By Esther Choo, MD, MPH,associate professor, Oregon Health & Science University; Ana Pujols McKee, MD, executive vice president & chief medical officer and Darilyn V.Moyer, MD, FACP, FIDSA, FRCP, executive vice president and CEO, American College of Physicians
A surgeon liked to tell stories and jokes of a sexual nature in the operating room (OR), and during surgery, would tease others in the room about their dating and sex life. He made frank comments about the figures of the women in the room and what he found attractive.
Helena*, an OR nurse new to the facility, felt uncomfortable alone in the room with him. Whenever his teasing fell on her, she felt humiliated and silenced from sharing observations related to the patient’s case. She often thought that the discussion was distracting to the whole team, making them more focused on the surgeon’s banter rather than on the procedure itself. She complained several times to her immediate supervisor, who told her “that’s just his sense of humor.”
In another hospital, an older physician was notorious for groping and rubbing up against female residents and junior attendings in an outpatient clinic. The physician received multiple warnings from human resources over the years, but his behaviors continued to be tolerated. The clinic had a difficult time recruiting women to its staff and there was an extremely high turnover rate among women. This disrupted continuity of care for the patients in the clinic.
In a third institution, the male medical director of an ICU was dismissive and belittling to the nurse manager of the unit, often disregarding her suggestions about how to improve care on the unit and indicated both implicitly and explicitly that his opinion of her was very low. The manager felt demoralized and stopped bringing recommendations to improve care to the team, knowing they would be disparaged any way.
These cases demonstrate a spectrum of sexual harassment within health care. Sexual harassment includes:
- gender harassment (sexist hostility and crude behavior)
- unwanted sexual attention (unwelcome verbal or physical sexual advances)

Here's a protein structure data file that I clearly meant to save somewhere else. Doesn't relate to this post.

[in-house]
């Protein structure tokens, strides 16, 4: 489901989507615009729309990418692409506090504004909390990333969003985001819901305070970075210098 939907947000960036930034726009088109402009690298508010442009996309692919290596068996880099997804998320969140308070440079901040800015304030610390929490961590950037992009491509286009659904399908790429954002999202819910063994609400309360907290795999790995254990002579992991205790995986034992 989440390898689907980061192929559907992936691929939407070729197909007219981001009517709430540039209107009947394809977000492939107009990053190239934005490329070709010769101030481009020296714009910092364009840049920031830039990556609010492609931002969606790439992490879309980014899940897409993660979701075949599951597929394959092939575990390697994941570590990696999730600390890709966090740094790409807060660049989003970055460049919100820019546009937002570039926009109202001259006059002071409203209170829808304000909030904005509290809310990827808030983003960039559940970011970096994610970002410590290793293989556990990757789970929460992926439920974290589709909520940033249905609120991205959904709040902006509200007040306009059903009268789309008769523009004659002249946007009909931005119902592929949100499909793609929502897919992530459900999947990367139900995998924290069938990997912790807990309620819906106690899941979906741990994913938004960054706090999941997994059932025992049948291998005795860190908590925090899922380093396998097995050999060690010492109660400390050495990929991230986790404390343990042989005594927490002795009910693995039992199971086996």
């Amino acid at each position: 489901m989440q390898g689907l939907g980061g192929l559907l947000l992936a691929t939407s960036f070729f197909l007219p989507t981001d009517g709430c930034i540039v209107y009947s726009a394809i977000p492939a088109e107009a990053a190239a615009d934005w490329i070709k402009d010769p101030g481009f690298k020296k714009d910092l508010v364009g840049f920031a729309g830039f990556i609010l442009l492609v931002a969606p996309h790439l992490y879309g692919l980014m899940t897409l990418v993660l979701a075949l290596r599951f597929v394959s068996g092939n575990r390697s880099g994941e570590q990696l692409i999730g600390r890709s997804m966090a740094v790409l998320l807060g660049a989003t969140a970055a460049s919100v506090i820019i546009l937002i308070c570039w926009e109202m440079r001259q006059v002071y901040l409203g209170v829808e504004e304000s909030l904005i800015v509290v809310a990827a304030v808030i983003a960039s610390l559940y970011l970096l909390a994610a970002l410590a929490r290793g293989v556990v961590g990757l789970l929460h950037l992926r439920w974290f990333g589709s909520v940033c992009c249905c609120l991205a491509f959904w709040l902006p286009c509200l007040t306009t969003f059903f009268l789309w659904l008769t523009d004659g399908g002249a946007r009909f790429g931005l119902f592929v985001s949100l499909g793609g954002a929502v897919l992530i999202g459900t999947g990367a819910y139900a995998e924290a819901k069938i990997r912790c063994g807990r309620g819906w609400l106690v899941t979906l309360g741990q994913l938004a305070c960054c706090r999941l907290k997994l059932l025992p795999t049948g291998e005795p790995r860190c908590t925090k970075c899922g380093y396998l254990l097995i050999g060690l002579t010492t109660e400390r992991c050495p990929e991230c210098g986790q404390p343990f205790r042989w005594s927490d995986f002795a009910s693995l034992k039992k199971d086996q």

- sexual coercion (when favorable professional or educational treatment is conditioned on sexual activity).
It is extremely common. Globally, 25% of nurses report experiencing sexual harassment; occurrence is higher in Australia, Canada, England and the United States (39%). Jagsi et al. reported in the January 2020 issue of Journal of Women’s Health that 82% of women in an academic medical setting reported at least one incident of sexual harassment in the past year.
Effect on Safe Patient Care
The delivery of safe health care is dependent on a robust safety culture. Establishing and maintaining a safe culture is the cornerstone of achieving high reliability within a health care organization. A high reliability health care organization (HRO) is one where leadership takes the responsibility of building a safe culture, which results in a workforce that feels free to speak up and identify risk without punitive retaliation.
Health care institutions have an obligation to:
- review every aspect of their organizational structure
- track metrics
- institute procedures to ensure a zero tolerance for harassment and discrimination
Sexual harassment is a violation of safety culture; the same applies to harassment based on racial, ethnic or religious differences. Regardless of the factors that drive harassment, the impact to the patient remains the same and is tremendously costly to health care organizations.
The vignettes above – all based on real events – exemplify the consequences, including:
- worker burnout and attrition
- lack of communication
- distraction from clinical care
- deterioration of the clinical team
- lack of trust between coworkers
- poor clinical outcomes
- increased medicolegal risk.
There is overwhelming data that a professionally satisfied and well health care workforce results in:
- fewer medical errors
- increased quality
- less turnover
- better outcomes and engagement from patients.
Leadership cannot assume that sexual harassment does not exist within their organization, but should proactively assess their workforce and respond in a timely manner to its occurrence. This includes:
- providing education and training
- consistent efforts to project a cultural norm of respectful interpersonal interactions
- protections for those who report harassment.
Zero-tolerance policies and codes of conduct policies should be:
- easily accessible to the whole community
- applied consistently and to all members of the workforce equally.
The dynamics of this approach requires a 24/7 commitment by leadership.
Sexual harassment is a problem we can no longer afford to ignore. We can eliminate sexual harassment from the workplace. It will require everyone’s attention and commitment, with the ultimate goal of improving patient safety.
*Name has been changed.
Ana McKee, MD, is the executive vice president and chief medical officer of The Joint Commission.
Esther Choo, MD, MPH, is associate professor, Oregon Health & Science University.
Darilyn V.Moyer, MD, FACP, FIDSA, FRCP, is executive vice president and CEO, American College of Physicians.